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Prev Med. 2016 Feb;83:5-10. doi: 10.1016/j.ypmed.2015.11.016. Epub 2015 Nov 22.

Ready for a goodbye to tobacco? - Assessment of support for endgame strategies on smoking among adults in a Danish regional health survey.

Author information

1
Research Centre for Prevention and Health, Capital Region of Denmark, Glostrup University Hospital, Nordre Ringvej 57, Building 84-85, DK-2600 Glostrup, Denmark. Electronic address: maja.lykke@regionh.dk.
2
Research Centre for Prevention and Health, Capital Region of Denmark, Glostrup University Hospital, Nordre Ringvej 57, Building 84-85, DK-2600 Glostrup, Denmark. Electronic address: charlotte.pisinger@regionh.dk.
3
Research Centre for Prevention and Health, Capital Region of Denmark, Glostrup University Hospital, Nordre Ringvej 57, Building 84-85, DK-2600 Glostrup, Denmark; Department of Health Science and Technology, Aalborg University, Fredrik Bajers Vej 7 D2, DK-9220 Aalborg East, Denmark. Electronic address: charlotte.gluemer@regionh.dk.

Abstract

OBJECTIVES:

To assess support for a future ban on smoking and for increasing tobacco taxes in Denmark, and to explore if support differed across sex, age, educational attainment, smoking status and intention to quit.

METHODS:

Data from a 2013 health survey representative of the population aged ≥16years in the Capital Region of Denmark (N=41,356, response rate=43.5) was linked with data on sex, age and education from central registers. Participants were asked if they supported: 1) a future ban on smoking in Denmark, and 2) increased taxes on tobacco products. Subgroup differences were explored using logistic regression.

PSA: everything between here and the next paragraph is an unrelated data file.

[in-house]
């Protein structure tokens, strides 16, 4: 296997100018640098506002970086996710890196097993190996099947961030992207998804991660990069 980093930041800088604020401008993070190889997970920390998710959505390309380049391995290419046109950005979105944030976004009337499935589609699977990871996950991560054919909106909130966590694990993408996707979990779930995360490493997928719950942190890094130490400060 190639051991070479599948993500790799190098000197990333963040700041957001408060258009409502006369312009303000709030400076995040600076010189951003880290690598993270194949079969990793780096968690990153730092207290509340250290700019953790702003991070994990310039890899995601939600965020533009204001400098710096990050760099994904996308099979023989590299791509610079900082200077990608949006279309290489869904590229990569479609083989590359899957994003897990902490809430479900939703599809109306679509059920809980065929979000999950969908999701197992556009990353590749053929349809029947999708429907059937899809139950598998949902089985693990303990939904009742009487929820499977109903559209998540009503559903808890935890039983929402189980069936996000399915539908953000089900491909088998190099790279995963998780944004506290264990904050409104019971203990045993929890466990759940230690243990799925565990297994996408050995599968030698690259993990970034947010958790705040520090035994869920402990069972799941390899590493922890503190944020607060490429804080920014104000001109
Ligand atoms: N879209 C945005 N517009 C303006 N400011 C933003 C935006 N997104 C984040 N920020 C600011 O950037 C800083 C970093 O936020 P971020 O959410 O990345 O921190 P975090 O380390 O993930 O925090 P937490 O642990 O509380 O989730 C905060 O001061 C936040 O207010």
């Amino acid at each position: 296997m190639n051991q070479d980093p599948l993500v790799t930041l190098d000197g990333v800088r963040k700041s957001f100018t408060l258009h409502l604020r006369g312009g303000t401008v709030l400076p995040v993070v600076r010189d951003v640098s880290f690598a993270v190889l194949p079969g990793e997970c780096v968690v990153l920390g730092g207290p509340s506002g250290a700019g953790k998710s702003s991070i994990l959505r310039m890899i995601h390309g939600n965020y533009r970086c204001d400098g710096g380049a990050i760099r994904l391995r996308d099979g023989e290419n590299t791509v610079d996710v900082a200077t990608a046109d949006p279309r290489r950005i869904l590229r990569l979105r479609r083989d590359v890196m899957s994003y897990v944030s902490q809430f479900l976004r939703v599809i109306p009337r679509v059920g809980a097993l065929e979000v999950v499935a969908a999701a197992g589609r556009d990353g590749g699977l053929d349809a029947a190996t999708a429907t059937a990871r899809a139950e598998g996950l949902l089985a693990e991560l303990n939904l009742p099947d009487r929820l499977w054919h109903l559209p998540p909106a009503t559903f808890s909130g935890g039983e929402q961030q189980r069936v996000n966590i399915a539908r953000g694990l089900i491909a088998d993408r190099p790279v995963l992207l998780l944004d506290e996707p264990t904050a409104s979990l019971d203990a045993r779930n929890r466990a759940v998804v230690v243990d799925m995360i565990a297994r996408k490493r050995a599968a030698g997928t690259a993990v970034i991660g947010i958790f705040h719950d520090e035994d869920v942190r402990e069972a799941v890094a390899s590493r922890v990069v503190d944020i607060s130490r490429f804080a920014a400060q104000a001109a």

RESULTS:

30.6% supported a future ban on smoking, while 59.0% supported increased taxes. Women were less supportive of a future ban (OR=0.83 (0.78-0.88)) and more supportive of increasing taxes (OR=1.11 (1.06-1.18)) than men. Support for both measures was higher among the youngest. Only small differences were found in ban support across educational attainment, while support for taxes increased with increasing education. Support for both measures were greatest among never smokers (OR=2.66 (2.40-2.93) and OR=9.69 (8.83-10.63)) compared to daily smokers. Smokers intending to quit were two to three times as likely to support a future ban or increased taxes compared to smokers with no quit intensions.

CONCLUSION:

One third supported a future ban on smoking, while six out of ten supported increasing taxes. This first Danish study of support for more radical tobacco control adds to the growing literature on tobacco endgame and sets a baseline for future assessments of public support.

KEYWORDS:

Attitude; Health promotion; Health surveys; Legislation; Public opinion; Smoking; Smoking bans

PMID:
26592689
DOI:
10.1016/j.ypmed.2015.11.016
[Indexed for MEDLINE]

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